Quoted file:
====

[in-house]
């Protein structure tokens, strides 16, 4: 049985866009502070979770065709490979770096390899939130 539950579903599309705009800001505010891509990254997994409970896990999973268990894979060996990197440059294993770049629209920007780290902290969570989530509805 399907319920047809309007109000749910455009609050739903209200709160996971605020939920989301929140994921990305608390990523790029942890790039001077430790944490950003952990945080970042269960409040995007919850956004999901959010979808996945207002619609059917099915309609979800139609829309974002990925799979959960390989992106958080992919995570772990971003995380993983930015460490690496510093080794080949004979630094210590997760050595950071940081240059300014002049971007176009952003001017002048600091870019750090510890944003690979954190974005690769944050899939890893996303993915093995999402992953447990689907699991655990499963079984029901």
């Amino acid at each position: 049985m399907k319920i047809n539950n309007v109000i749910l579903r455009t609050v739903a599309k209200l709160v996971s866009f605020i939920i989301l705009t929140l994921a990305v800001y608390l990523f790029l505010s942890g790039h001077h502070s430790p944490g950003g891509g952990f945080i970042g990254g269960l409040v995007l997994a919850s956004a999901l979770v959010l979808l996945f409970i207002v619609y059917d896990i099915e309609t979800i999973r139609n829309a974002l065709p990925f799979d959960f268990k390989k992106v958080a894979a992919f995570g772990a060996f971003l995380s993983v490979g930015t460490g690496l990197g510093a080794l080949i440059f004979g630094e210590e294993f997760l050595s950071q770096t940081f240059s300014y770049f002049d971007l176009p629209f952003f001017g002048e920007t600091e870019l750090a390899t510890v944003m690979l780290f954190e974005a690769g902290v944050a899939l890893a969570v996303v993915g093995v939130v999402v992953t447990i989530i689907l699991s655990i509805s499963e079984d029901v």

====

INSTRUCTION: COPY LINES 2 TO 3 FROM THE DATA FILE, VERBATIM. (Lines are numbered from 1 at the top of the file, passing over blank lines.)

């Protein structure tokens, strides 16, 4: 049985866009502070979770065709490979770096390899939130 539950579903599309705009800001505010891509990254997994409970896990999973268990894979060996990197440059294993770049629209920007780290902290969570989530509805 399907319920047809309007109000749910455009609050739903209200709160996971605020939920989301929140994921990305608390990523790029942890790039001077430790944490950003952990945080970042269960409040995007919850956004999901959010979808996945207002619609059917099915309609979800139609829309974002990925799979959960390989992106958080992919995570772990971003995380993983930015460490690496510093080794080949004979630094210590997760050595950071940081240059300014002049971007176009952003001017002048600091870019750090510890944003690979954190974005690769944050899939890893996303993915093995999402992953447990689907699991655990499963079984029901």
């Amino acid at each position: 049985m399907k319920i047809n539950n309007v109000i749910l579903r455009t609050v739903a599309k209200l709160v996971s866009f605020i939920i989301l705009t929140l994921a990305v800001y608390l990523f790029l505010s942890g790039h001077h502070s430790p944490g950003g891509g952990f945080i970042g990254g269960l409040v995007l997994a919850s956004a999901l979770v959010l979808l996945f409970i207002v619609y059917d896990i099915e309609t979800i999973r139609n829309a974002l065709p990925f799979d959960f268990k390989k992106v958080a894979a992919f995570g772990a060996f971003l995380s993983v490979g930015t460490g690496l990197g510093a080794l080949i440059f004979g630094e210590e294993f997760l050595s950071q770096t940081f240059s300014y770049f002049d971007l176009p629209f952003f001017g002048e920007t600091e870019l750090a390899t510890v944003m690979l780290f954190e974005a690769g902290v944050a899939l890893a969570v996303v993915g093995v939130v999402v992953t447990i989530i689907l699991s655990i509805s499963e079984d029901v």